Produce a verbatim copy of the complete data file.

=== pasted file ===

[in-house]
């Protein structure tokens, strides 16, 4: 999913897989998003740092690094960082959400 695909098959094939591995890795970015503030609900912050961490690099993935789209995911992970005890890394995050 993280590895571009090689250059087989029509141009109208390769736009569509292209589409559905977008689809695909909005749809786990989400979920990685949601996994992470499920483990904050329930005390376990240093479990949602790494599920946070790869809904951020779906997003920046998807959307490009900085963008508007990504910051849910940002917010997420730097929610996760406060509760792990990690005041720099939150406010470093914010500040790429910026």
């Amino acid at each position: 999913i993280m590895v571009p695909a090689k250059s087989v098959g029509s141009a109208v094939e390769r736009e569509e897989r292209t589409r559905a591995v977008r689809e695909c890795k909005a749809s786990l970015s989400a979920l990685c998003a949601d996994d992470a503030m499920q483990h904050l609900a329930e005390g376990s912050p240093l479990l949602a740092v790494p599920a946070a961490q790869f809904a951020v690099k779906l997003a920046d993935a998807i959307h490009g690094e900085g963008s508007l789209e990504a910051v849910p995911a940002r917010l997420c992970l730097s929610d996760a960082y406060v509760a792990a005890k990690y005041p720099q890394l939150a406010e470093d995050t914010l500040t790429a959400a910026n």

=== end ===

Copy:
[in-house]
């Protein structure tokens, strides 16, 4: 999913897989998003740092690094960082959400 695909098959094939591995890795970015503030609900912050961490690099993935789209995911992970005890890394995050 993280590895571009090689250059087989029509141009109208390769736009569509292209589409559905977008689809695909909005749809786990989400979920990685949601996994992470499920483990904050329930005390376990240093479990949602790494599920946070790869809904951020779906997003920046998807959307490009900085963008508007990504910051849910940002917010997420730097929610996760406060509760792990990690005041720099939150406010470093914010500040790429910026």
């Amino acid at each position: 999913i993280m590895v571009p695909a090689k250059s087989v098959g029509s141009a109208v094939e390769r736009e569509e897989r292209t589409r559905a591995v977008r689809e695909c890795k909005a749809s786990l970015s989400a979920l990685c998003a949601d996994d992470a503030m499920q483990h904050l609900a329930e005390g376990s912050p240093l479990l949602a740092v790494p599920a946070a961490q790869f809904a951020v690099k779906l997003a920046d993935a998807i959307h490009g690094e900085g963008s508007l789209e990504a910051v849910p995911a940002r917010l997420c992970l730097s929610d996760a960082y406060v509760a792990a005890k990690y005041p720099q890394l939150a406010e470093d995050t914010l500040t790429a959400a910026n």